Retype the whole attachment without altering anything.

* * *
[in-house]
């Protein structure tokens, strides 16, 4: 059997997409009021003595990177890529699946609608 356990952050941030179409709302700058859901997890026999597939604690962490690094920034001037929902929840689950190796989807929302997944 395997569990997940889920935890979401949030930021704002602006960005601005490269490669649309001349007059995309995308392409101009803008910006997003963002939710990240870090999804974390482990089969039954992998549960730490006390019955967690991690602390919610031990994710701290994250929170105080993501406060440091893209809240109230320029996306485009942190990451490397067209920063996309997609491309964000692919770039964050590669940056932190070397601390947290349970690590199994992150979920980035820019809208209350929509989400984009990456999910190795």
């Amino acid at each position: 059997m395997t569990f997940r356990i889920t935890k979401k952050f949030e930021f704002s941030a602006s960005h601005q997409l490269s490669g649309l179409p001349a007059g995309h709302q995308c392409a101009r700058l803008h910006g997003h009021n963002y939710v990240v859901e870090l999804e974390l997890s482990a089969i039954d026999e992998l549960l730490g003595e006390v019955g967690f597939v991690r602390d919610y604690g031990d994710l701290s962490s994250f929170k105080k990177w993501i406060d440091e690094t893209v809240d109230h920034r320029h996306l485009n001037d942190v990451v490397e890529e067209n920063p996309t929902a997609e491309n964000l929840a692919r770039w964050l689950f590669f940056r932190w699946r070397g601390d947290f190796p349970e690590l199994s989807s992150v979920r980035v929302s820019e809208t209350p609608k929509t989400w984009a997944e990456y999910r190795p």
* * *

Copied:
[in-house]
């Protein structure tokens, strides 16, 4: 059997997409009021003595990177890529699946609608 356990952050941030179409709302700058859901997890026999597939604690962490690094920034001037929902929840689950190796989807929302997944 395997569990997940889920935890979401949030930021704002602006960005601005490269490669649309001349007059995309995308392409101009803008910006997003963002939710990240870090999804974390482990089969039954992998549960730490006390019955967690991690602390919610031990994710701290994250929170105080993501406060440091893209809240109230320029996306485009942190990451490397067209920063996309997609491309964000692919770039964050590669940056932190070397601390947290349970690590199994992150979920980035820019809208209350929509989400984009990456999910190795």
């Amino acid at each position: 059997m395997t569990f997940r356990i889920t935890k979401k952050f949030e930021f704002s941030a602006s960005h601005q997409l490269s490669g649309l179409p001349a007059g995309h709302q995308c392409a101009r700058l803008h910006g997003h009021n963002y939710v990240v859901e870090l999804e974390l997890s482990a089969i039954d026999e992998l549960l730490g003595e006390v019955g967690f597939v991690r602390d919610y604690g031990d994710l701290s962490s994250f929170k105080k990177w993501i406060d440091e690094t893209v809240d109230h920034r320029h996306l485009n001037d942190v990451v490397e890529e067209n920063p996309t929902a997609e491309n964000l929840a692919r770039w964050l689950f590669f940056r932190w699946r070397g601390d947290f190796p349970e690590l199994s989807s992150v979920r980035v929302s820019e809208t209350p609608k929509t989400w984009a997944e990456y999910r190795p």